The burritos were incredibly easy and we always had the ingredients in the house, which meant that we’d make them for dinner or as a 4am snack.  We told ourselves that they were totally healthy–fiber! protein! dairy!–and they are until you add half a cup of sour cream and eat 3 of them in one sitting.

It was the perfect thing to have after a long day, though, because the curry and cumin make it taste as though you really put in a lot of effort, when actually it takes 20 minutes from start to finish.

And really? There is nothing better than melted cheese and little bit of spice to make you forget that winter hasn’t even technically started and you still have to do holiday shopping.  Someone pass the Maker’s…

Black Bean Burritos

  • 1 can black beans, drained
  • 1 cup frozen corn
  • 1/2 cup shredded cheese
  • 1/2 an onion, diced
  • 1 clove garlic, minced
  • 1 teaspoon ground cumin
  • 1 teaspoon hot curry
  • 1/2 teaspoon salt
  • 1/2 tablespoon olive oil
  • whole wheat tortillas

Preheat oven to 350 degrees.   Add the olive oil to a sauce pan set over medium heat and saute the onions, until wilted.  Add the garlic, spices, and black beans.  Stir and let simmer for about 5 minutes.  Remove from stove, add the corn (still frozen. Told you it was super easy!) and let sit while you grate the cheese (this will let the corn thaw).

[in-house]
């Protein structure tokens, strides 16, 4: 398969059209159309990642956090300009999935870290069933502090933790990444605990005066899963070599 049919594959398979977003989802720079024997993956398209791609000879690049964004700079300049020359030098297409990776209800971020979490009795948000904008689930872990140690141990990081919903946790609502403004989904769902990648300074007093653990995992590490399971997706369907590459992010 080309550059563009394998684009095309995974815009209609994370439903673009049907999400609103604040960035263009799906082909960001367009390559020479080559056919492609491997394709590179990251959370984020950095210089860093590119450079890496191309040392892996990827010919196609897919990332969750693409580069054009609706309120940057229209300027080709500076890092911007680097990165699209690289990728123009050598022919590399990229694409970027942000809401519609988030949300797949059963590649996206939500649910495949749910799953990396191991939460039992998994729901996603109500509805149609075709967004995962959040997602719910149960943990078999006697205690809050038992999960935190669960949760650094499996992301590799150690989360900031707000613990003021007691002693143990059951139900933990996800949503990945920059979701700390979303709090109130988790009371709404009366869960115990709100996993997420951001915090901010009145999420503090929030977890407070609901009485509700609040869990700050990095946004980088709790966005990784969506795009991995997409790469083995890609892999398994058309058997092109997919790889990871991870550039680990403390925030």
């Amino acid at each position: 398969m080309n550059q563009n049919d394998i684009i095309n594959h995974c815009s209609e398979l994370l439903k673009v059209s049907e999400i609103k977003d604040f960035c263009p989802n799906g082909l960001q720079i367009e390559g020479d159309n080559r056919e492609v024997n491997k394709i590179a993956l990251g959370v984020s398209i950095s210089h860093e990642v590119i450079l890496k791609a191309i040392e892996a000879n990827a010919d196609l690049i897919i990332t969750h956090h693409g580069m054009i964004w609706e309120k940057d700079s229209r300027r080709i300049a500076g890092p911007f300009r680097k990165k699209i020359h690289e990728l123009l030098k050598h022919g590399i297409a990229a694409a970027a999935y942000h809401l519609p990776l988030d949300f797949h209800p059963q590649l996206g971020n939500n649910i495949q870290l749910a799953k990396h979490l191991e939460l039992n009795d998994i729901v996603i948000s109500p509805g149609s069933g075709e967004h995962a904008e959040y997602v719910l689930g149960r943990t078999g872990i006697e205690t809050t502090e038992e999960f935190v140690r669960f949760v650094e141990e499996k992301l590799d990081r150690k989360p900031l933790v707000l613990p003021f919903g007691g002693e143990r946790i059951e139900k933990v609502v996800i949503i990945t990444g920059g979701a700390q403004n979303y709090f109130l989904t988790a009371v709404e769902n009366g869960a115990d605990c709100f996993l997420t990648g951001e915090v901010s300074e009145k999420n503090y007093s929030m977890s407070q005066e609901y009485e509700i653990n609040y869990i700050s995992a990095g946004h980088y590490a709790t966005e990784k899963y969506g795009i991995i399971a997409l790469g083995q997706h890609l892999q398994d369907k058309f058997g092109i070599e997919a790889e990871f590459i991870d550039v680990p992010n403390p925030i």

Add a layer of the bean/corn mixture to middle of tortilla, top with cheese and fold into burrito.  Place on foil or cookie sheet and bake for 10-15 minutes until cheese is melted.  Top with salsa and sour cream (if you actually have either of those things in your refrigerator, unlike me).

Cornbread Stuffing

When I was a kid I had an irrational fear of three things: being kidnapped, quicksand and being poisoned.  The first two I blame on Scooby Doo and Bugs Bunny cartoons (no, seriously.  Those dang kids in the Mystery Machine were always getting themselves in trouble and would wind up in some haunted mansion tied up and left to fend for themselves and some Warner Bros. character was always either setting a trap over quicksand or falling into a pit of it.  Where I thought I’d find a pit of quicksand in downtown Chicago was beside the point.  As is this lenghty parenthetical, I realize).